A limited liability company (LLC) is a separate and distinct legal entity from its owner. One of the most attractive reasons people form LLCs is because, in most cases, it protects its owners from personal liability.
While LLCs are flexible and relatively easy to create, it is often best to hire an attorney to help you form an LLC. If you do business across multiple states, you need to create LLCs for each state you operate a business in. Forming an LLC is more expensive to create than a sole proprietorship and partnership, but does offer inherent protections to owners like a corporation, even though an LLC is not a corporation.
When does it make the most sense to be a limited liability company?
- When your need to be insulated against personal liability is significant
- Your business revenue is in excess of $100,000 and you can minimize taxation by filing as a corporation (which LLCs can do)
- If you are growing your business to sell it one day, or you want it to continue after you die
Corporation (S or C)
Forming a corporation is the most formal legal entity you can create for your business. It is, in essence, its own entity completely separate from its owner or owners. It functions as an individual. It can sue, be sued, and own and sell property just a few examples.
Most small businesses are not corporations. Just 19.5 percent of small business operate as corporations (versus 73.2 that operate as sole proprietorships).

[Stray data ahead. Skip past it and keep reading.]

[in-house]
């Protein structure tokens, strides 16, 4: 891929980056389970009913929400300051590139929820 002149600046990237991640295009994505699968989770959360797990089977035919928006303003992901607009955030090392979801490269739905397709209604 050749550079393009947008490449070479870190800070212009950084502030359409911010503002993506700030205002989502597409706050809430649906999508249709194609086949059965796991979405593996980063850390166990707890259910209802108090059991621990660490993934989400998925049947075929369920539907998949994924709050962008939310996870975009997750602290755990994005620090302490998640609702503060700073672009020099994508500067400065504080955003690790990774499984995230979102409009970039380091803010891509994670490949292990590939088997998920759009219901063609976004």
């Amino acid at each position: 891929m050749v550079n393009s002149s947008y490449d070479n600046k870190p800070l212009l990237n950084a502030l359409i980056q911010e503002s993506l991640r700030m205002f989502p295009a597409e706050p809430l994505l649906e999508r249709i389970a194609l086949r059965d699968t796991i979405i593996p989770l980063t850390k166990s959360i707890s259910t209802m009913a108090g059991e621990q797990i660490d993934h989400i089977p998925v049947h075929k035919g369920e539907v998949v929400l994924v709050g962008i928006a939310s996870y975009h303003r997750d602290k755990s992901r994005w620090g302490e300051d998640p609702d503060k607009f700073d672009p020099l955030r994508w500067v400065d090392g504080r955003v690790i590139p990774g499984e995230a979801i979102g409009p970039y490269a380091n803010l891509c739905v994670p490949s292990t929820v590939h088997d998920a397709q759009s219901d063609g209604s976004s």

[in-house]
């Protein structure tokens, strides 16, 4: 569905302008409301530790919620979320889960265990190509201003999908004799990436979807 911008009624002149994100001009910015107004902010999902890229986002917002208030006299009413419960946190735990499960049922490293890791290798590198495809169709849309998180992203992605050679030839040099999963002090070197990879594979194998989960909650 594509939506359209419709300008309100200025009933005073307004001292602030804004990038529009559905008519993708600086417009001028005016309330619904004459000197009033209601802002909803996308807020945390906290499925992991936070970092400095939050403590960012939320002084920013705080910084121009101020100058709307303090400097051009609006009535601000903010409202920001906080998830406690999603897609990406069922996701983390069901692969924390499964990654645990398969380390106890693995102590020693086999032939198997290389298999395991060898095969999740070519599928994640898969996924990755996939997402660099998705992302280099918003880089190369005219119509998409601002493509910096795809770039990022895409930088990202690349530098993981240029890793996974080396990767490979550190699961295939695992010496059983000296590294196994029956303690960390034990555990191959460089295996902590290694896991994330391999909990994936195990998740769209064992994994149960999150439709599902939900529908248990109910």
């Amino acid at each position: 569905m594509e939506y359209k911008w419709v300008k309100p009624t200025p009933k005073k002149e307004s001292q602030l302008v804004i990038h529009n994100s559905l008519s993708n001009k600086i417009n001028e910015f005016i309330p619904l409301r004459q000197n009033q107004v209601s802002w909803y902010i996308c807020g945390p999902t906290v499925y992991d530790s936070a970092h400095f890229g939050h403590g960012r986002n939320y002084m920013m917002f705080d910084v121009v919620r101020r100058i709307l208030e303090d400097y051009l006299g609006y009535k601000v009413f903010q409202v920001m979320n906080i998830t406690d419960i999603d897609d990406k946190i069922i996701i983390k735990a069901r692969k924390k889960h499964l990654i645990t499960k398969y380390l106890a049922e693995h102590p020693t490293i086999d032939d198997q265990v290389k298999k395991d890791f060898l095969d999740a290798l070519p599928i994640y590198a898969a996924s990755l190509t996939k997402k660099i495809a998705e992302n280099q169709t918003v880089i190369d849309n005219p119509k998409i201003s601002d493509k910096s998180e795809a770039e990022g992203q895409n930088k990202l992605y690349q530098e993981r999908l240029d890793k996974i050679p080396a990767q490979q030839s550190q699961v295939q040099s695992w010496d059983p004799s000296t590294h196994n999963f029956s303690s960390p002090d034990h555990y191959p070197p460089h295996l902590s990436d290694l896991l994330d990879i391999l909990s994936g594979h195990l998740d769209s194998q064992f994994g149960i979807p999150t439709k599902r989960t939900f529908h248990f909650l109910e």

Like an LLC, owners are protected against personal liability under the corporate business model. It is, however, substantially more expensive and complex.
If a small business opts for this legal structure for their business, they tend to go the S Corporation route because it offers greater tax benefits. With an S corporation, income and losses are passed through to shareholders and included on their individual tax returns. As a result, there’s just one level of federal tax to pay.
When does it make the most sense to be a corporation?
- When your small business is no longer “small”
- You have over 500 employees
- When your business is positioned for explosive growth and continued growth (think Apple, Facebook, Amazon)
As a small business owner, you essentially have to weight the risks vs rewards when it comes to determining your business structure. I think one of the biggest takeaways to remember is that you can evolve your business structure as your business grows. That means, if you start out as a sole proprietorship, nothing precludes you becoming a partnership with others or graduating to an LLC level.
At any given moment, you can update your business structure to what makes sense for your changing needs and financial well-being. Therefore, think big and know that as your business grows, there is a business structure out there designed to help you continue the growth while limiting the increased liability that comes with owning a self-made enterprise.
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NEXT FRANKLY SPEAKING POST…
Our next FRANKly Speaking article offers insights on what the recent government shutdown can teach all of us about what to do when there is a sudden loss of income.
As always, I invite you to reach out to me – in real life – with any comments, feedback, or questions! [email protected]. Are you ready to take the first step towards securing your financial future? If so, schedule your free 45-minute no-obligation consultation with me today! Schedule Your Consultation with Frank.